An urgent action was started this month to bring to justice those responsible for the massacre of eight people and over 30 wounded in Totonicapan, Guatemala, on October 4, and to campaign to protect the lives of the Guatemalan people.
The organisation Avaaz has taken up this campaign and has started a worldwide e-petition. We urge you to join in and promote it among your friends and family:
Clwyd Latin America Human Rights Group, Wales Nicaragua Solidarity Campaign, El Salvador Network and Cymru Cuba
For more information about the incident: http://www.ilps.info/index.php/en/current-events/105-statements-and-pres...
11am, 8 July 2012
Conway Hall, 25 Red Lion Square, London WC1 (Holborn)
£3 on the door/free to members
Speaker Mike Phipps
Restorative justice has been widely used around the world as an essential element in peace processes, such as that of South Africa. But before a process of reconciliation can be undertaken, it is first necessary to establish truth about the past.
Mike Phipps recounts the history of violence in Central America and reflects on the distinct political, geographical and historical causes of conflict in the region. Looking at the attempts to bring to justice to those responsible for violence - governmental, corporate and external – the talk examines the effects of US policy in the region over several decades and asks whether any fundamental changes might be forthcoming that will help overcome the legacy of violence that haunts the region.
Inter Press Service reports that access to justice for women who suffer sexual violence in Central America and southern Mexico remains limited despite the high incidence of rape and other crimes, of which underage girls are the main victims.
"This kind of violence is the most hushed up, hidden, and invisibilised, which means it enjoys the greatest impunity," Marcela Suazo, the United Nations population fund (UNFPA) regional director for Latin America and the Caribbean, told IPS.
CAWN (Central America Women's Network) is holding an event to launch its report:
Intersecting Violences: A Review of Feminist Debates and Theoretical Approaches on Violence Against Women and Poverty in Latin America
Date: Thursday October 21st 2010 from 2pm – 5pm (followed by a drinks reception)
Chair: Baroness Miller, Vice-Chair of the All Party Parliamentary Group on Central America
Speakers: Yakin Ertürk, former UN Special Rapporteur on VAW, its causes and consequences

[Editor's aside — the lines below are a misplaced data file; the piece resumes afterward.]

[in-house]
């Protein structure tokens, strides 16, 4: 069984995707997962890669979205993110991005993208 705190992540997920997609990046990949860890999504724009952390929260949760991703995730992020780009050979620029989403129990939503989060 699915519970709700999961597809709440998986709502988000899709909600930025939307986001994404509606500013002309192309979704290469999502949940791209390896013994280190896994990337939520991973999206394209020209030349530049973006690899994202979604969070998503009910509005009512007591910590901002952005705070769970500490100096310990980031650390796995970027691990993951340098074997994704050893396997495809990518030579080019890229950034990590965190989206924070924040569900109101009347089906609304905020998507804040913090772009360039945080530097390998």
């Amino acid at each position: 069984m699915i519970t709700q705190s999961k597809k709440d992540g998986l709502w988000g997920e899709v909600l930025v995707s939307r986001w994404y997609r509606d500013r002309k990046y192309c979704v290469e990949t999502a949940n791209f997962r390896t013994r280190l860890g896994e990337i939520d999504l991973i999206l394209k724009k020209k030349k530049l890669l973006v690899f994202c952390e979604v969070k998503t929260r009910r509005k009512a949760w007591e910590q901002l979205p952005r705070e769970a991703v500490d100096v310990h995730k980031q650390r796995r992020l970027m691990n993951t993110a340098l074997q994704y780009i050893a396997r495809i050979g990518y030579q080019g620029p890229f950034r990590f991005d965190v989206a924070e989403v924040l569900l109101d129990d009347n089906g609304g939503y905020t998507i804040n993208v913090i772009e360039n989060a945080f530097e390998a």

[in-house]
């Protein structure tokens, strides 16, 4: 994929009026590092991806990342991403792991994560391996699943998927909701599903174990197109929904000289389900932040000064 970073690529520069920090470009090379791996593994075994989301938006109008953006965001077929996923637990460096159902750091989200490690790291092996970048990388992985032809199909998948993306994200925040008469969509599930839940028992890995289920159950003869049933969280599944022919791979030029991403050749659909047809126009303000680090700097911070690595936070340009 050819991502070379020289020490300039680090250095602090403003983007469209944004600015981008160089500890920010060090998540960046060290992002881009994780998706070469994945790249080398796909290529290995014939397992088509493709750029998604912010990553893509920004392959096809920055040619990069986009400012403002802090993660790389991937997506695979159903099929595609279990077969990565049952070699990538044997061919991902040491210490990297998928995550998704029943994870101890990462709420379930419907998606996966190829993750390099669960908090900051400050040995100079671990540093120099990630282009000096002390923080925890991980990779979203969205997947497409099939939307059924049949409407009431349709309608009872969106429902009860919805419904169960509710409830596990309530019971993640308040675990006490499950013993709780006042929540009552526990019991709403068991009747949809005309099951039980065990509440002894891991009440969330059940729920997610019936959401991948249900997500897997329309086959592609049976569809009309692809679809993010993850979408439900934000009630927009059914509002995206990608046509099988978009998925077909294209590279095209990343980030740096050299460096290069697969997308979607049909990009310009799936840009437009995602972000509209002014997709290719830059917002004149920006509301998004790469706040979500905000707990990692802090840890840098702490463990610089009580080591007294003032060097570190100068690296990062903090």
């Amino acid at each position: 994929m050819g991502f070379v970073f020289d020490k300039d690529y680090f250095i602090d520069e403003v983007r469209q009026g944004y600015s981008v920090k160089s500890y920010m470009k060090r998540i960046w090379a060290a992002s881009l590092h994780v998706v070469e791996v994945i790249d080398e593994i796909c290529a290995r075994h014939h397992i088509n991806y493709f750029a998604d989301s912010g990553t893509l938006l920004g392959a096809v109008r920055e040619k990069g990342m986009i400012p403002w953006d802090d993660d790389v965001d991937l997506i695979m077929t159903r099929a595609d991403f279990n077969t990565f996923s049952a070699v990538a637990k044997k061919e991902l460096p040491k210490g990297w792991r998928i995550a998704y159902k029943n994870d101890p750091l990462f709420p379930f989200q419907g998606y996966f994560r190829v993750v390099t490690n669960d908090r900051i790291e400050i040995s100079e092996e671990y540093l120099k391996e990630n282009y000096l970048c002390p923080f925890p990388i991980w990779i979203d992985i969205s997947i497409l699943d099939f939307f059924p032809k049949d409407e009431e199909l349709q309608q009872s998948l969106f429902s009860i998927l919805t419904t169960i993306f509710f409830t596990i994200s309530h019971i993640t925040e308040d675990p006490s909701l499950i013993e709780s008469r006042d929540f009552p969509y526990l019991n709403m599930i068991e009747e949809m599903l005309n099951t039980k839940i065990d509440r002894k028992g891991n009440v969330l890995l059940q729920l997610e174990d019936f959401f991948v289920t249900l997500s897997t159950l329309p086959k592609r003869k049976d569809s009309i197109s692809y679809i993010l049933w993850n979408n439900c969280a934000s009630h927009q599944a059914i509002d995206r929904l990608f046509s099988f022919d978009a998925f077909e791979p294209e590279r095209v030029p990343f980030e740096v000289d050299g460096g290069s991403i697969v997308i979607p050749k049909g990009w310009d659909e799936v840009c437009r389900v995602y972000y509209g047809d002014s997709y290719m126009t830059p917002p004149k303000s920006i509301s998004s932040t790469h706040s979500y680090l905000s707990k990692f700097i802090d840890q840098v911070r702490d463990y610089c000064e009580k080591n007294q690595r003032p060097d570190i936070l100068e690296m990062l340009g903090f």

Patricia Muñoz Cabrera, author of the research report and Chair of the Women in Development Europe (WIDE) network
Discussant: Maxine Molyneux, Director of the Institute for the Study of the Americas , University of London
ON 25th NOVEMBER, WE SPEAK OUT AGAINST WOMAN-KILLING IN MEXICO AND CENTRAL AMERICA
25th November is the International Day for the Elimination of Violence against Women, and the beginning of the annual 16 Days of Activism against Gender Violence. To mark it, the Central America Women’s Network (CAWN) and the Honduran Women’s Studies Centre (CEMH) are holding three events condemning the rising violence against women and girls in the region and worldwide and calling for an end to this violence:
25 Nov, 4–6pm: Parliamentary meeting. House of Commons, London
26 Nov, 7.30pm: Film screening, followed by Q&A “Killer’s Paradise: Women Victims of Violence in Guatemala ”. Bolivar Hall, London , W1T.
27 Nov, 3-6pm: Seminar “Extreme forms of Violence against Women: Femicide in Mexico and Central America ”. Woburn House Conference Centre, London , WC1.
Cynthia Orchard says election scare tactics may be losing their power
Between two and three million Salvadorans (nearly a third of the total population) live in the United States, with some 229,000 residing there legally under Temporary Protected Status. Many send money back to their families in El Salvador, and in a country with very low wages, few job opportunities and rising prices, many Salvadorans rely on these remittances to meet their basic living expenses.
GSN 'Women and Violence' Speaker Tour
Women throughout the Americas are calling for an end to violence against women in the region, even as levels of violence continue to rise. In Guatemala alone, more than 3,000 women have been murdered since 2000. Family members, witnesses and leaders of women’s rights organizations continue to work under threat to halt the violence and seek justice for the victims.
In spite of the staggering numbers, the Guatemalan government has done next to nothing to stem the violence. The low priority the government gives the issue of femicide is reflected in the scant resources it allocates to investigations and the almost complete absence of prosecution. There have been rulings in only 20 femicide cases since 2000. The state has also failed in its efforts to prevent these murders, and few cases of domestic violence or sexual assault are taken seriously.